Watch: Leo marches with Pride, and makes promises for future
Pride of place was reserved for our first openly gay Taoiseach as he led the annual LGBT parade in Dublin yesterday in a historic moment watched by the world.
A carnival of colour was on show as an estimated 30,000 people swarmed the city streets.
The country's new Taoiseach was clearly the star of the show as he addressed the crowd. Global news organisations sent teams to cover the event.
Mr Varadkar said it wasn't his "first Pride", but pointed out it was the first time a Taoiseach had marched in the annual celebration. "I don't think for a second that my election as Taoiseach made history, it didn't.
"It rather just reflected that our society has changed so much and changed for the better in the last couple of years."
He said he had a personal sense of gratitude to those who "fought the good fight" when it was a difficult thing to be an LGBT activist.
"When Pride started in 1992 only 200 people took to the streets and many of them were derided but over time they grew in numbers, built up a movement - activists, friends and allies - and they made my life possible in a way it might not have been.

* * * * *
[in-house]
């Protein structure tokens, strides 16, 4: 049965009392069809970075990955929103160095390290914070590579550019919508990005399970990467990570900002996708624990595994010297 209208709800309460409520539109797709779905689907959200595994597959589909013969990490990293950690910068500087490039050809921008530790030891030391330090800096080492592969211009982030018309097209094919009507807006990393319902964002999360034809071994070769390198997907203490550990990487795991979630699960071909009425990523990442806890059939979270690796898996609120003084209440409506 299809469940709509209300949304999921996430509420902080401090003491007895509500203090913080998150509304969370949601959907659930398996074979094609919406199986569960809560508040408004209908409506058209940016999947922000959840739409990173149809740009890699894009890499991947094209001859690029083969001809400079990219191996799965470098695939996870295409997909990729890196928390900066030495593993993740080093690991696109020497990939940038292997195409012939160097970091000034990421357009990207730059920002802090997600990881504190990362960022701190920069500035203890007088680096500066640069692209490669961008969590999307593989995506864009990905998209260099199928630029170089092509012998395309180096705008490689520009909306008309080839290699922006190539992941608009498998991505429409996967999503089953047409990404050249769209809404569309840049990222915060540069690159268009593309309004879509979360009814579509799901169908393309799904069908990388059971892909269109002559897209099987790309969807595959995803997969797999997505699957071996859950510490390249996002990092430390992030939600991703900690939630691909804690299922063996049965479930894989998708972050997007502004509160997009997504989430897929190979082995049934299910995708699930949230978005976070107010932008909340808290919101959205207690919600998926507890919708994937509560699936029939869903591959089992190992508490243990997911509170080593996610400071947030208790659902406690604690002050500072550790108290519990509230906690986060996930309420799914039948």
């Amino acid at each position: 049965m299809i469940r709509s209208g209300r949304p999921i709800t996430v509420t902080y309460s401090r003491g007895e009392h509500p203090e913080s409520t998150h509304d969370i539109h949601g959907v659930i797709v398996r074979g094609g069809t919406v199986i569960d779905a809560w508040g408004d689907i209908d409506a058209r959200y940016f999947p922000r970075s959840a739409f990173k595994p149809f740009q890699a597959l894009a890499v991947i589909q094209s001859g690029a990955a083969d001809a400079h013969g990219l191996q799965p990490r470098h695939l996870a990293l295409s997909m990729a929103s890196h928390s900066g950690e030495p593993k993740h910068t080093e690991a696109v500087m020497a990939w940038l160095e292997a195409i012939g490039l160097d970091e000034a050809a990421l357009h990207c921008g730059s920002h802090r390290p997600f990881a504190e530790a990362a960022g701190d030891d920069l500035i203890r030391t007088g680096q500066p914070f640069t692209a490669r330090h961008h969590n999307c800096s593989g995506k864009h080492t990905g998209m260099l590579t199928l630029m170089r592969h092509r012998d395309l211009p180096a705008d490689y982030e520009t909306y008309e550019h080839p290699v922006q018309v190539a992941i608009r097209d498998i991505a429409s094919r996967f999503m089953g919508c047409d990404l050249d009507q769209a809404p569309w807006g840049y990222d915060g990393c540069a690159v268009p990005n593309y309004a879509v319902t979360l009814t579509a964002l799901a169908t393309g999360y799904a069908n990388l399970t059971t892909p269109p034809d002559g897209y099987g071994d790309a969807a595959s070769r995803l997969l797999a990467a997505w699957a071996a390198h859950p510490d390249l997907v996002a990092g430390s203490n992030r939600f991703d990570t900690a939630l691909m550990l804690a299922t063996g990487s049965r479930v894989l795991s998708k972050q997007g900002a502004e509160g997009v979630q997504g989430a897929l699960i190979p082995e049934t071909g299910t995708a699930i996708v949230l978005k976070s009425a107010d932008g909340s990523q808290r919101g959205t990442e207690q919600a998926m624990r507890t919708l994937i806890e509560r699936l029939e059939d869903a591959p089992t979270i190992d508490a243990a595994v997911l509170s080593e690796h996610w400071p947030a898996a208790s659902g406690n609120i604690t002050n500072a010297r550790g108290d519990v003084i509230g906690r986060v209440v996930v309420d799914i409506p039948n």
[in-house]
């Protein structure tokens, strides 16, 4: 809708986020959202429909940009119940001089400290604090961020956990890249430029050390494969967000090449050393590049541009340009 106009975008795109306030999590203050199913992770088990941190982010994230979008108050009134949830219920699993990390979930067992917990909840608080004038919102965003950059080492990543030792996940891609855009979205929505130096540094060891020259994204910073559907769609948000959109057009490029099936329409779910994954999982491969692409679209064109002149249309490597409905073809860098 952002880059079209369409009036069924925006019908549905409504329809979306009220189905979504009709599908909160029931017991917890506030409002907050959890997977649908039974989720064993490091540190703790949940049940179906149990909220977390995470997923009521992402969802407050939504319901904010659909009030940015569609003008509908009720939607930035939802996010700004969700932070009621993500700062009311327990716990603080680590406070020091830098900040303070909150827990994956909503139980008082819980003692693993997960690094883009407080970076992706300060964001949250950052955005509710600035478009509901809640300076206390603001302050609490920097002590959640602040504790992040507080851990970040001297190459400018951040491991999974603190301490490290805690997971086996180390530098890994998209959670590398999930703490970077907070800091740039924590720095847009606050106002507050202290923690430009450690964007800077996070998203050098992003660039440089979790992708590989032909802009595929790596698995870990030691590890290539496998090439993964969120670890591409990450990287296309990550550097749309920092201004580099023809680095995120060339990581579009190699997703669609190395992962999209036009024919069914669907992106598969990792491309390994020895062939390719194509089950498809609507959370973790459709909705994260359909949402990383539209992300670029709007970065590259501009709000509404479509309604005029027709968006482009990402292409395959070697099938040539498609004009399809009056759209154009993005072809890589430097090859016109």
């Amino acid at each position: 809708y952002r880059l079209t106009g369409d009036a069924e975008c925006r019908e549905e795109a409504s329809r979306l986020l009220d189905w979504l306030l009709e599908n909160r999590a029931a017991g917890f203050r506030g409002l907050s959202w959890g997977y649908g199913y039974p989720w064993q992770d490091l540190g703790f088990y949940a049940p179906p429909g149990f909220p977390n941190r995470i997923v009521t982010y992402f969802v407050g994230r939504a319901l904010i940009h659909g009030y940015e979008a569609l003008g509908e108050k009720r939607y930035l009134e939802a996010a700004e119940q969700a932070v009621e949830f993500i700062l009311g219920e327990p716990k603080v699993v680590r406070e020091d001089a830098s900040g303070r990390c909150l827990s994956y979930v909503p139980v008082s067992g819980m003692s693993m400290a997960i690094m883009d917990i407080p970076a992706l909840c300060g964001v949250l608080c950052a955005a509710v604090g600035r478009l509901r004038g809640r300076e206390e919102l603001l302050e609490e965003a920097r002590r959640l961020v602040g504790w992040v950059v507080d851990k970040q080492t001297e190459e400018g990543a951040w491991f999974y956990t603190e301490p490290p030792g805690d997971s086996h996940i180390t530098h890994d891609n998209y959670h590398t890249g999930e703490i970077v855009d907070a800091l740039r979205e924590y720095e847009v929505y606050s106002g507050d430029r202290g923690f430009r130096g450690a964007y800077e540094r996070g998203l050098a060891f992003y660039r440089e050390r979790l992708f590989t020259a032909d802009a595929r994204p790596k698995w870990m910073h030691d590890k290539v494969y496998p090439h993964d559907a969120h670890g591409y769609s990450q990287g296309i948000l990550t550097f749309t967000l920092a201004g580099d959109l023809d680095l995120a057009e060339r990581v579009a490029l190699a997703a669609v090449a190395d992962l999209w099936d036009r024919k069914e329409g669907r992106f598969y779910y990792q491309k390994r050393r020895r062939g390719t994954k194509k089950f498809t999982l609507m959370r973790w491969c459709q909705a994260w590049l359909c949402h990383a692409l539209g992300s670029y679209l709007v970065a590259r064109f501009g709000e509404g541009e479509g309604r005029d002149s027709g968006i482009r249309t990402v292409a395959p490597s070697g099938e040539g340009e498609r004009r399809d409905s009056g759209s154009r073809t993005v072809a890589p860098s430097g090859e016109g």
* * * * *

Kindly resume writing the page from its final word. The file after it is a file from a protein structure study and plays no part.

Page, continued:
"So I don't think I have in any way changed things for you. I think all of you and all of you who are part of this great movement have changed things for me and for tens of thousands of other people and for that I am very grateful."
He pledged that the fight for LGBT rights, human rights and equality would be "stencilled" to his office for as long as he holds power.
"There are three things I want to particularly emphasise for this community. I want to, first of all, take and press for marriage equality in Northern Ireland.
"Secondly, in my office as Taoiseach, in my work overseas, I want to defend the rights of LGBT people all over the world. Our rights are under attack and I will use my office for as long as I have it to make that point to countries in international forums.
"And, finally, something I felt very strongly about when I was in the Department of Health was the sexual health strategy we published, and the time absolutely is now to act up to the sexual health challenges that we face."
The Taoiseach, who spent part of his first full week in office holding crucial Brexit talks in Brussels, was flanked by senior Fine Gael figures. Tanaiste Frances Fitzgerald and newly-appointed minister Regina Doherty also joined the carnival.
Many of those taking part said - regardless of personal political affiliation - Mr Varadkar as Taoiseach had sent out a powerful signal worldwide that Ireland was now a much more tolerant place and marked a new era for members of the LGBT community here in the Republic.